What sets its Department of Physics apart from the competition is its expertise in the areas of material physics, spintronics, nanophysics and instrumentation primarily based on semiconductor and superconductor technology. If you seek advanced training specially tailored for applied and industrial research, choose the Master’s Programme in Technical Physics.

The programme focuses on properties of condensed matter — including semiconductors, superconductors, functional magnetic materials, and nanostructures such as metal organic frameworks (MOFs) — that are vital for future and existing technologies in industries such as energy, health and the environment.

By the time you graduate, you will know advanced theoretical concepts, as well as computational and experimental methods in modern physics. You will have the skills to apply the ideas you learn to new problems, perform pilot simulations and experiments to tackle new phenomena, operate experimental setups, manage data, estimate errors and uncertainties, and communicate new concepts in physics effectively.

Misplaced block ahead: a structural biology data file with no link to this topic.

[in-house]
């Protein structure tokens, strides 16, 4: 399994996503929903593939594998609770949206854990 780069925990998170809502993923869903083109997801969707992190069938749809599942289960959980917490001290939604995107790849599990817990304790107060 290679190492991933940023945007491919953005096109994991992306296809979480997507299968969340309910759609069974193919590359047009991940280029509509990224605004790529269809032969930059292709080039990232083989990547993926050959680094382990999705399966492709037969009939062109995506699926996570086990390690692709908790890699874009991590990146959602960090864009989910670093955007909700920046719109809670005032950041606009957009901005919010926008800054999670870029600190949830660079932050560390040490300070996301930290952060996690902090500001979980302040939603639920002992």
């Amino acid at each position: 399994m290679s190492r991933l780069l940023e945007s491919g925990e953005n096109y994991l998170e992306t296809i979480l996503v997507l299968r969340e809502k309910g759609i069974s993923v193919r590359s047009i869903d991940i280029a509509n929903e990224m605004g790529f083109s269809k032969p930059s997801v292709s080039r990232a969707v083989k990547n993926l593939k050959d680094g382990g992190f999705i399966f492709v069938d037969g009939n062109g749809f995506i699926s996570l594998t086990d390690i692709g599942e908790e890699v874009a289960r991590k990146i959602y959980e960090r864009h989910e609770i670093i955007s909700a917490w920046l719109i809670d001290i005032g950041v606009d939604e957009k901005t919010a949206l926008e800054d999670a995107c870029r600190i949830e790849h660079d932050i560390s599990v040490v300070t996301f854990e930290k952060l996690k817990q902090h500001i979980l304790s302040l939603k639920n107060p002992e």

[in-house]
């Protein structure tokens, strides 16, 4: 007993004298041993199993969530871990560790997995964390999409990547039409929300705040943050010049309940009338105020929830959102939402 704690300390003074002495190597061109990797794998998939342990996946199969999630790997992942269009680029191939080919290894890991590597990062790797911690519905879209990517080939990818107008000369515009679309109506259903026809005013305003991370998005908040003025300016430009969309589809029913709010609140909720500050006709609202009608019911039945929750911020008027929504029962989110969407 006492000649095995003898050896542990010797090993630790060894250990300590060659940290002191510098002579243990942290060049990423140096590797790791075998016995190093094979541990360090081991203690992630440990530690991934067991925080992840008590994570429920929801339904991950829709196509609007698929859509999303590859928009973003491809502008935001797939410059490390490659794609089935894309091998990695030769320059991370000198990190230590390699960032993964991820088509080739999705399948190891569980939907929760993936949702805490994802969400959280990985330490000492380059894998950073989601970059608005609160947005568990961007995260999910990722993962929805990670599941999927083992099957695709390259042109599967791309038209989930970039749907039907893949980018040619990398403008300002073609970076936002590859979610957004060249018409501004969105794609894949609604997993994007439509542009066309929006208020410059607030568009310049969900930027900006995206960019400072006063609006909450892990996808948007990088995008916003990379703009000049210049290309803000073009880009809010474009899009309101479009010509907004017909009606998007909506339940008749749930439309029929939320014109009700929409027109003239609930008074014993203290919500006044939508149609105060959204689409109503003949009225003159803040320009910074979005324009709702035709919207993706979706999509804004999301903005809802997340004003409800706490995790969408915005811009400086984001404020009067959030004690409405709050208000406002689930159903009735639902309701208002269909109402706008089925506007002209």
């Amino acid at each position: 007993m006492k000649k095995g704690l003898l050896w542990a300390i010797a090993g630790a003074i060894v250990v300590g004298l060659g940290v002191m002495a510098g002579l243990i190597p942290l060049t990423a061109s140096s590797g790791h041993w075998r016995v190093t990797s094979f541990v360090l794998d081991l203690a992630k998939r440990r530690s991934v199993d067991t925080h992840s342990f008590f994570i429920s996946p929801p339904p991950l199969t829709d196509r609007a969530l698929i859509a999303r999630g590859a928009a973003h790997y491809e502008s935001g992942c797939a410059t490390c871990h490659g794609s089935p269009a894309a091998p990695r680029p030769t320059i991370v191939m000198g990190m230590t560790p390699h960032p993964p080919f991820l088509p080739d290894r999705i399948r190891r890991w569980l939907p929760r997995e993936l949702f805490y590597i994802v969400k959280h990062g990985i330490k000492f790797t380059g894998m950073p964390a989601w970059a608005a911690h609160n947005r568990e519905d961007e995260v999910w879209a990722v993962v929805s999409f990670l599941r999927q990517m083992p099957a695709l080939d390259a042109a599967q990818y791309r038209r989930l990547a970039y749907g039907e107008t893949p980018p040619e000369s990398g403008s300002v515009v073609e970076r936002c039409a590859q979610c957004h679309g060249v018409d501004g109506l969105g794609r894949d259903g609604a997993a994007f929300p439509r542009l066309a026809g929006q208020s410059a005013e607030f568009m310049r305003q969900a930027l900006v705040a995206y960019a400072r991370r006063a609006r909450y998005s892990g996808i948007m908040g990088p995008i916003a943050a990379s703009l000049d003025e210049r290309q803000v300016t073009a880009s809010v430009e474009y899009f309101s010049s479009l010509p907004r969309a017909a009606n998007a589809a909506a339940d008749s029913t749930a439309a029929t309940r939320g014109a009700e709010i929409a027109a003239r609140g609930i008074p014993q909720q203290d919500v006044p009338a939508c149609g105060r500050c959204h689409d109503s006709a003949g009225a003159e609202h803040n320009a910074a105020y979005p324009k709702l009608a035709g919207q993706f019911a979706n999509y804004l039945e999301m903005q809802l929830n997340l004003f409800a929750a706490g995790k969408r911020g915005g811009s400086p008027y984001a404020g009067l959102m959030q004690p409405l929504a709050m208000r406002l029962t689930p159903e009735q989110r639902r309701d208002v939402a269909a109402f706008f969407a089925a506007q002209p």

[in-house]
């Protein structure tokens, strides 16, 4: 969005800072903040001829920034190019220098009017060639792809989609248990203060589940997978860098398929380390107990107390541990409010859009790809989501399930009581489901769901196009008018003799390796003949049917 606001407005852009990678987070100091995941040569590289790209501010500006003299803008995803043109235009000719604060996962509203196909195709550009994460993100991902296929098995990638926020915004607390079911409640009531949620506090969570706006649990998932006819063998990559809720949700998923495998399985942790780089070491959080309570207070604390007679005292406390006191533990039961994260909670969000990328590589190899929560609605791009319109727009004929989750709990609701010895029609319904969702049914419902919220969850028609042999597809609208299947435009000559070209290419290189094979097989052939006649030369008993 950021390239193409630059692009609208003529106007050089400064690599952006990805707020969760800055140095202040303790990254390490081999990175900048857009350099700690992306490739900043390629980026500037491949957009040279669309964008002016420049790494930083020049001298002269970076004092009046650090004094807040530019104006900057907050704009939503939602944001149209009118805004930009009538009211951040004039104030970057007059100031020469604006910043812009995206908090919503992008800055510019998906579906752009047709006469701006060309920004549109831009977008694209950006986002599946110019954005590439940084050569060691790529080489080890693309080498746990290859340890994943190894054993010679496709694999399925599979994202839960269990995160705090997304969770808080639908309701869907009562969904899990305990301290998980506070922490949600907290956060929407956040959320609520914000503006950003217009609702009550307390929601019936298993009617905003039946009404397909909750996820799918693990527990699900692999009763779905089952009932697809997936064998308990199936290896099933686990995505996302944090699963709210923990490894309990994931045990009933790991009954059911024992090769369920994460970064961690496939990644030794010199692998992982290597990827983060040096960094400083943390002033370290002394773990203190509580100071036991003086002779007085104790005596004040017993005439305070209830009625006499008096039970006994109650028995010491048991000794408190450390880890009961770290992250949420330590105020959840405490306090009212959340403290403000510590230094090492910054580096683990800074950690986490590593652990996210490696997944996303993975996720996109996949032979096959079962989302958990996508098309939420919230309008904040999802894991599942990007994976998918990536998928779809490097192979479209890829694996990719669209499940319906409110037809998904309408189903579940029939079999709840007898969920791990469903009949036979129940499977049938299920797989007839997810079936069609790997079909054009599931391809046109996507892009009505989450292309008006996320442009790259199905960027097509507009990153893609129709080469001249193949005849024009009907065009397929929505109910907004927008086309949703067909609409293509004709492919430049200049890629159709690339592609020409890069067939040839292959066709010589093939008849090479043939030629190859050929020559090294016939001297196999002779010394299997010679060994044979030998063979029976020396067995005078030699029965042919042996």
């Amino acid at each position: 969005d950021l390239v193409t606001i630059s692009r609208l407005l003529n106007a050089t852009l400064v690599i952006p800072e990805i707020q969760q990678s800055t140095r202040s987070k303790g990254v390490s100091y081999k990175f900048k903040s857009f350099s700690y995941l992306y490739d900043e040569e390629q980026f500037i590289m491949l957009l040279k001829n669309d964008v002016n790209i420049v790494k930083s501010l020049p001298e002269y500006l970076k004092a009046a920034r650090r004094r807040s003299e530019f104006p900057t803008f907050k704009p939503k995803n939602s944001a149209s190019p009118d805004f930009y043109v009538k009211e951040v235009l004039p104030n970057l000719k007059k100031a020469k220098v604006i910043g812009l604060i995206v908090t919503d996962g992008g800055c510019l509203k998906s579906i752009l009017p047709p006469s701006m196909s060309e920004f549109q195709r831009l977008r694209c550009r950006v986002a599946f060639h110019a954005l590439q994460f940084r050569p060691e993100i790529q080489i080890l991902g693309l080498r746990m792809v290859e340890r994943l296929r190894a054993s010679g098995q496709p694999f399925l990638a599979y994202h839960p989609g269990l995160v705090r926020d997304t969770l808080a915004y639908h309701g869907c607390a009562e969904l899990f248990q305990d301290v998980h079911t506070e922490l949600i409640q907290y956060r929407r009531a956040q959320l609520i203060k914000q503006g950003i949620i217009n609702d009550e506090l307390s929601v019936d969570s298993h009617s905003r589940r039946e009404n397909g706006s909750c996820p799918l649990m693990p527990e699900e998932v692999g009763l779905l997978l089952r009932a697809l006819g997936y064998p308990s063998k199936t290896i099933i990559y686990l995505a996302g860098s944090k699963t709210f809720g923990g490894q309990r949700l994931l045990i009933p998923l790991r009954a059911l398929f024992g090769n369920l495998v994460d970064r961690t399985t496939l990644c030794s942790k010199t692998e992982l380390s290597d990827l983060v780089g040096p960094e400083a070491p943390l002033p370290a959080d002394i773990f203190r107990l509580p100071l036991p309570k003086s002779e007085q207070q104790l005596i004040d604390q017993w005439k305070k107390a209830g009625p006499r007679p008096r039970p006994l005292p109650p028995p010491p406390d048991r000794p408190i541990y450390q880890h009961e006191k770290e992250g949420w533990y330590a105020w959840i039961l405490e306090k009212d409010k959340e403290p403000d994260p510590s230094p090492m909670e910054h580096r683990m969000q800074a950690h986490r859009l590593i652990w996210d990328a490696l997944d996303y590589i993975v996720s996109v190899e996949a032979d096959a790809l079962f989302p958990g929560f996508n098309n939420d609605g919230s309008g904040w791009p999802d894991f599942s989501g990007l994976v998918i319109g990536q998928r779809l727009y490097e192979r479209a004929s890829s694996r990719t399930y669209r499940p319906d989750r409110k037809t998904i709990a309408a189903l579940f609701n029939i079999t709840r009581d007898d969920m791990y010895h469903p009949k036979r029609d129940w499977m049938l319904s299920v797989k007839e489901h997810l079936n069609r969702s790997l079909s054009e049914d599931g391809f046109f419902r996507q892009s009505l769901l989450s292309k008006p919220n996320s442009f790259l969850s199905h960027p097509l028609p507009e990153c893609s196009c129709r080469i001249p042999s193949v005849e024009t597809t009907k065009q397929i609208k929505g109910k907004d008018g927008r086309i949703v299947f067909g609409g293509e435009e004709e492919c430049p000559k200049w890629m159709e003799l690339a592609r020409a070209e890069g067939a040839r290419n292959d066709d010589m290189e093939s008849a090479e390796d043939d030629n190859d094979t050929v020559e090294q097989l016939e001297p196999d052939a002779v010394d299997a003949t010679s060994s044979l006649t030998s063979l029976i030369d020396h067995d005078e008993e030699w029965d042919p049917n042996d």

As you become competent to work independently, familiarise with innovation and novel opportunities — in areas such as materials science, nanotechnology, healthcare, water/air purification and clean energy — you will form a professional network with top talent as well as prestigious laboratories, universities and industries around the world.

First-year students can apply to intern at CERN, the European Organisation for Nuclear Research. For three months, three of the most talented students are able to see the world’s largest and most complex scientific instruments, follow physicists and engineers probing the fundamental structure of the universe and gain clues about how particles interact and provide insights into the fundamental laws of nature. LUT students also benefit from the school’s international scientific collaboration projects involving Russian, European, American, and Japanese partners while working for example on their Master’s theses.